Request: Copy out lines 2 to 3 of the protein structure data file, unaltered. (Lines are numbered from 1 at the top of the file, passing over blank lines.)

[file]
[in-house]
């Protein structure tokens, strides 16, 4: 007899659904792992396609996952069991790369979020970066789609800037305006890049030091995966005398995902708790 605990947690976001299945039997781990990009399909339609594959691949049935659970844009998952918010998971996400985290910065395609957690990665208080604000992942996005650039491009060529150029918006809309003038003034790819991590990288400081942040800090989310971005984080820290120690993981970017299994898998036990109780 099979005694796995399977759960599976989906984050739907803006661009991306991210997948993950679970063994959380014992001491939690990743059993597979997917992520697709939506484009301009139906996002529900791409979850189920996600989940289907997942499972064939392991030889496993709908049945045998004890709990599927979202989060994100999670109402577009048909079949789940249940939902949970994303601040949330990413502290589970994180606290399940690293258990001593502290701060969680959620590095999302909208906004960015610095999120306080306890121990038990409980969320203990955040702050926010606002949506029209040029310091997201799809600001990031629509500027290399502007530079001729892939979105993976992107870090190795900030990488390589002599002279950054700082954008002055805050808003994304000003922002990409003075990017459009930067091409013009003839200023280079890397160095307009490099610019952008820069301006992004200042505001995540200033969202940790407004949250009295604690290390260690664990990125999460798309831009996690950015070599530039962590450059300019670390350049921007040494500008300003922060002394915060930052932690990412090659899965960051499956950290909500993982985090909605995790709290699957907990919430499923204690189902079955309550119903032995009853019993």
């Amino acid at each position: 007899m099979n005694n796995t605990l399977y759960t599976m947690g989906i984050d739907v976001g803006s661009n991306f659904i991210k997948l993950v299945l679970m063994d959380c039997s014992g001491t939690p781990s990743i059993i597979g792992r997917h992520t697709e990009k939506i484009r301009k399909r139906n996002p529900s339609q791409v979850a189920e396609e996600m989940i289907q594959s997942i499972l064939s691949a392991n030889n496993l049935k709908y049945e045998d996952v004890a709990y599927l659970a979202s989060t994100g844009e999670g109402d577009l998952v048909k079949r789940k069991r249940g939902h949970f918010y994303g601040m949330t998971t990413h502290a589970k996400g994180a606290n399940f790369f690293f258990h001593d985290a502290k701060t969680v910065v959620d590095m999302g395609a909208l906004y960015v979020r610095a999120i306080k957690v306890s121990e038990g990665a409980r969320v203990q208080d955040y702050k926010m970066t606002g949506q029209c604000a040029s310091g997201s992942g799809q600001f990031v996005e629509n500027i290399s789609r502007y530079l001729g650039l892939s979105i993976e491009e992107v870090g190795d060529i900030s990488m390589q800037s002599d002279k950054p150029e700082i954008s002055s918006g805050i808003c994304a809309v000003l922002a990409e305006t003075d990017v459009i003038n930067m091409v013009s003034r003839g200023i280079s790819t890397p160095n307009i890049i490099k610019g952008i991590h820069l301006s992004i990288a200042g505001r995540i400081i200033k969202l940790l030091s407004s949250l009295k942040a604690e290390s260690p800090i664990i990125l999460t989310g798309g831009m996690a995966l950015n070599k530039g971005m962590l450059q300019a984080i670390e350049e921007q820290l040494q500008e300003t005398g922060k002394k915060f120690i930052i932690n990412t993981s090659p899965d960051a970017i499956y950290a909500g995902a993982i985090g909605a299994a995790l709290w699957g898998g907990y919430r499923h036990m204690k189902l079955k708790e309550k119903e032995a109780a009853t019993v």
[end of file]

């Protein structure tokens, strides 16, 4: 007899659904792992396609996952069991790369979020970066789609800037305006890049030091995966005398995902708790 605990947690976001299945039997781990990009399909339609594959691949049935659970844009998952918010998971996400985290910065395609957690990665208080604000992942996005650039491009060529150029918006809309003038003034790819991590990288400081942040800090989310971005984080820290120690993981970017299994898998036990109780 099979005694796995399977759960599976989906984050739907803006661009991306991210997948993950679970063994959380014992001491939690990743059993597979997917992520697709939506484009301009139906996002529900791409979850189920996600989940289907997942499972064939392991030889496993709908049945045998004890709990599927979202989060994100999670109402577009048909079949789940249940939902949970994303601040949330990413502290589970994180606290399940690293258990001593502290701060969680959620590095999302909208906004960015610095999120306080306890121990038990409980969320203990955040702050926010606002949506029209040029310091997201799809600001990031629509500027290399502007530079001729892939979105993976992107870090190795900030990488390589002599002279950054700082954008002055805050808003994304000003922002990409003075990017459009930067091409013009003839200023280079890397160095307009490099610019952008820069301006992004200042505001995540200033969202940790407004949250009295604690290390260690664990990125999460798309831009996690950015070599530039962590450059300019670390350049921007040494500008300003922060002394915060930052932690990412090659899965960051499956950290909500993982985090909605995790709290699957907990919430499923204690189902079955309550119903032995009853019993």
């Amino acid at each position: 007899m099979n005694n796995t605990l399977y759960t599976m947690g989906i984050d739907v976001g803006s661009n991306f659904i991210k997948l993950v299945l679970m063994d959380c039997s014992g001491t939690p781990s990743i059993i597979g792992r997917h992520t697709e990009k939506i484009r301009k399909r139906n996002p529900s339609q791409v979850a189920e396609e996600m989940i289907q594959s997942i499972l064939s691949a392991n030889n496993l049935k709908y049945e045998d996952v004890a709990y599927l659970a979202s989060t994100g844009e999670g109402d577009l998952v048909k079949r789940k069991r249940g939902h949970f918010y994303g601040m949330t998971t990413h502290a589970k996400g994180a606290n399940f790369f690293f258990h001593d985290a502290k701060t969680v910065v959620d590095m999302g395609a909208l906004y960015v979020r610095a999120i306080k957690v306890s121990e038990g990665a409980r969320v203990q208080d955040y702050k926010m970066t606002g949506q029209c604000a040029s310091g997201s992942g799809q600001f990031v996005e629509n500027i290399s789609r502007y530079l001729g650039l892939s979105i993976e491009e992107v870090g190795d060529i900030s990488m390589q800037s002599d002279k950054p150029e700082i954008s002055s918006g805050i808003c994304a809309v000003l922002a990409e305006t003075d990017v459009i003038n930067m091409v013009s003034r003839g200023i280079s790819t890397p160095n307009i890049i490099k610019g952008i991590h820069l301006s992004i990288a200042g505001r995540i400081i200033k969202l940790l030091s407004s949250l009295k942040a604690e290390s260690p800090i664990i990125l999460t989310g798309g831009m996690a995966l950015n070599k530039g971005m962590l450059q300019a984080i670390e350049e921007q820290l040494q500008e300003t005398g922060k002394k915060f120690i930052i932690n990412t993981s090659p899965d960051a970017i499956y950290a909500g995902a993982i985090g909605a299994a995790l709290w699957g898998g907990y919430r499923h036990m204690k189902l079955k708790e309550k119903e032995a109780a009853t019993v």